|Margaret Carr, Annie White and Wendy Lee|
How wonderful it has been to have Annie White with us over the last few days. Annie is an Assistant Professor of Early Childhood Studies, at California State University, Channel Islands. It has also been a pleasure to host her husband Jim as well. Annie is passionate about ‘Learning Stories’ and has participated in three Study Tours in New Zealand with Margie Carter, which was hosted by NZ Inspire early childhood educators in Auckland. During her stay, she has been interviewing teachers, leaders, academics etc about the use of Learning Stories in New Zealand.
In California, all State funded programmes are required to use a children's assessment tool referred to as the Desired Results Developmental Profile (DRDP). This tool was developed by University of California, Berkeley and WestED, research institute. This is a very challenging tool to use and has the potential to stop any teacher in their tracks with the density of the observation requirements. Finding a pathway to meet these requirements and keep teachers connected to children’s learning lives has been a huge challenge for Annie. When Annie came to NZ, and listened to our voices and witnessed the practice, she knew that there had to be another way that Head Start and California could approach children's assessments.
After learning about the practice and philosophy of Learning Stories she returned home from NZ with a deep passion and a tenacious drive to incorporate learning stories in the Head Start programme, where she has worked with for the past 18 years. They have now been using Learning Stories for the past four years.
This led her to her dissertation study, "Engaging Families in School Readiness: Creating New Pathways for Dialogue". She used Learning Stories as the basis for her research to investigate teacher and parent collaboration and family engagement. Annie also worked with Early Head Start program (birth to three years of age) to use Learning Stories (they called them "Journey of Discoveries") in collaboration with parents/families. Her research was a qualitative case study through the University of California, Davis and Sonoma State University. Her findings have been well received and she has presented at the California Department of Education, Early Education Support Division, to demonstrate how learning stories can be used in conjunction with the DRDP tool. Recently, she has presented locally, Statewide and Nationally on her research. There is an incredible interest in Learning Stories. Annie recently received a Simms/Mann Fellowship and will be conducting a year-long project using Learning Stories with two homeless shelters that have child care centres. Annie’s University students will also be supporting the teachers in the homeless centres, as peer mentors, to support parent to complete Learning Stories.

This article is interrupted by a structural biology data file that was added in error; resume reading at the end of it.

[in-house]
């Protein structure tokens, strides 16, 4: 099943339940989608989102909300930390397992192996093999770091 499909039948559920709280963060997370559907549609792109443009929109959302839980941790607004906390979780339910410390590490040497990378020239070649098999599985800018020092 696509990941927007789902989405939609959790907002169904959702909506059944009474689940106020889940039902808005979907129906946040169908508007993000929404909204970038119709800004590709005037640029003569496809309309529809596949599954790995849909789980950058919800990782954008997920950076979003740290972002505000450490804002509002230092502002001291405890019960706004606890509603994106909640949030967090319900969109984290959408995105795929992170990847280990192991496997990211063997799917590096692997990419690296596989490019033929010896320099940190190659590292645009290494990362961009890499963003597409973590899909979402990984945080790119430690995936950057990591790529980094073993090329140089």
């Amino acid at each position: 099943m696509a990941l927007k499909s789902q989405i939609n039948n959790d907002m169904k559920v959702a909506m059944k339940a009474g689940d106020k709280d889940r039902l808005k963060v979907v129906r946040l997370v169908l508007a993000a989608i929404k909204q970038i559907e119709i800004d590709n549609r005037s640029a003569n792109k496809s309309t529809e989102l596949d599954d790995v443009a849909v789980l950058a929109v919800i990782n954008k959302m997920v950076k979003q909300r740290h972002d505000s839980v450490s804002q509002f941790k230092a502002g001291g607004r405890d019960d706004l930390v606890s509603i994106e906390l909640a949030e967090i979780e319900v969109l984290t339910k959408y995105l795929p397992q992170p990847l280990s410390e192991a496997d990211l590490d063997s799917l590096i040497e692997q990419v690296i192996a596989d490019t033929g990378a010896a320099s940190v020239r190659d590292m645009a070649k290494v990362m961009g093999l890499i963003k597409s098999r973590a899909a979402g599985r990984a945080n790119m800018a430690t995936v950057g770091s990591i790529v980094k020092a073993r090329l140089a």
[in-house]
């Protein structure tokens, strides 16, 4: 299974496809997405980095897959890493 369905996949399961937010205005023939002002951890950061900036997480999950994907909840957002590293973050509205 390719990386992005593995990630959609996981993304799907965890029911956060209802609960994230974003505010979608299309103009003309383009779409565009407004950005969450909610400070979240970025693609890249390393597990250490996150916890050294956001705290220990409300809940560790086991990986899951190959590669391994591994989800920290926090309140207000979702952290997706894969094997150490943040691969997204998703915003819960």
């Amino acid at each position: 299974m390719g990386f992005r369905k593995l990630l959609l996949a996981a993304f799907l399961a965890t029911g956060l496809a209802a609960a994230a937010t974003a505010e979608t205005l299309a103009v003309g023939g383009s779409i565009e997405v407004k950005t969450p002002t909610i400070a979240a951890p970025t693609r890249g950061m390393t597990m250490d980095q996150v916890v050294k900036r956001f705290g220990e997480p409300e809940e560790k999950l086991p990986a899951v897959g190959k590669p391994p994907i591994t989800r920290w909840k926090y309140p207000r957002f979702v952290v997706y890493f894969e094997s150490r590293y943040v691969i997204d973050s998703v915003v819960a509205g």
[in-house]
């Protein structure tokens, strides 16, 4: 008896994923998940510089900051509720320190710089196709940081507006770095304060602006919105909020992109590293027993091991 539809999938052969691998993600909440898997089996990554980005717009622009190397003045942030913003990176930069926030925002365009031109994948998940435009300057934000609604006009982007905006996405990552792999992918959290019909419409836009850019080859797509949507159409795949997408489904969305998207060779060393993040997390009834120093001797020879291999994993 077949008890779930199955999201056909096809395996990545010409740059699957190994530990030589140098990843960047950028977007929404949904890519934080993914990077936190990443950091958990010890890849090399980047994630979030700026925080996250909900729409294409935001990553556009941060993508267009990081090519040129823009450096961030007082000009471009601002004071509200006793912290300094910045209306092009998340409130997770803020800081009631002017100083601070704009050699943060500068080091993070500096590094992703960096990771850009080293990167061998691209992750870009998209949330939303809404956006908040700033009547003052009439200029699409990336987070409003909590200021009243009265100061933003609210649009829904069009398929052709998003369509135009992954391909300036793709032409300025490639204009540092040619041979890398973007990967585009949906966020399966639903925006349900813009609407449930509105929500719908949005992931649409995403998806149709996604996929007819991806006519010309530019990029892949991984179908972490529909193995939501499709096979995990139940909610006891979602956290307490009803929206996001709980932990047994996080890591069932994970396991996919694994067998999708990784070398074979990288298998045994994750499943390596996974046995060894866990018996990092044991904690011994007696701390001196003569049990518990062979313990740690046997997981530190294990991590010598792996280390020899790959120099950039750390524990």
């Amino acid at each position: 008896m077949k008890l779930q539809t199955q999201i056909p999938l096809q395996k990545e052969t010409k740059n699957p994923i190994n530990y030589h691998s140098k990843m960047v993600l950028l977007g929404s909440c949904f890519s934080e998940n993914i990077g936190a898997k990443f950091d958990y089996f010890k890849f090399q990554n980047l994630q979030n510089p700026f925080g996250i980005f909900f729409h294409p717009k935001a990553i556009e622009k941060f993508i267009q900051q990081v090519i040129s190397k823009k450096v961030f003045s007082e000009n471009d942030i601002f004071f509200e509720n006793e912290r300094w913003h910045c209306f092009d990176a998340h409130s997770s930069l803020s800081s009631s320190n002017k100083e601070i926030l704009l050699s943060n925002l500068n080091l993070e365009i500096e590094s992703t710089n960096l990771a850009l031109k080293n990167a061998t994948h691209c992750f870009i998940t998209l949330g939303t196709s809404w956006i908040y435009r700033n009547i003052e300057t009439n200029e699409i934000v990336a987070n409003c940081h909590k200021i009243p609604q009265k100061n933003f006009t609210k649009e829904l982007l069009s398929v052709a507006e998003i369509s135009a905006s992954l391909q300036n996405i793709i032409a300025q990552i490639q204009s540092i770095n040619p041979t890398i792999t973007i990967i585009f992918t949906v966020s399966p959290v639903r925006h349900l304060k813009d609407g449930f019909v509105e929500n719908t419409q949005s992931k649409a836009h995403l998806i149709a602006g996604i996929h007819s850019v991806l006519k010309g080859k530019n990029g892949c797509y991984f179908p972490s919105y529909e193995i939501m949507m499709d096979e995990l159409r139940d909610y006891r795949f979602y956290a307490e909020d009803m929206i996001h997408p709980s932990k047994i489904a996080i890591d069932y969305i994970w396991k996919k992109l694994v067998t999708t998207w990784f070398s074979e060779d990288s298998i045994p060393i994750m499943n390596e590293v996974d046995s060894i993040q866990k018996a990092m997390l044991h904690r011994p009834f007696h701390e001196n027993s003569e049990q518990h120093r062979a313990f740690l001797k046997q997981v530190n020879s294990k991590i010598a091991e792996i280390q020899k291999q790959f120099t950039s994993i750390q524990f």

Annie was recently hired by California State University, Channel Islands to support their existing work using Learning Stories in the early childhood study courses. Learning Stories have been used as part of the curriculum and assessment courses for several years. Teachers who are placed in classrooms for student teaching, use Learning Stories for children's assessments, to assess the centres, and for their own assessment for learning.
Annie continues to teach, explore and research Learning Stories as she searches for meaningful and authentic ways to assess children’s learning.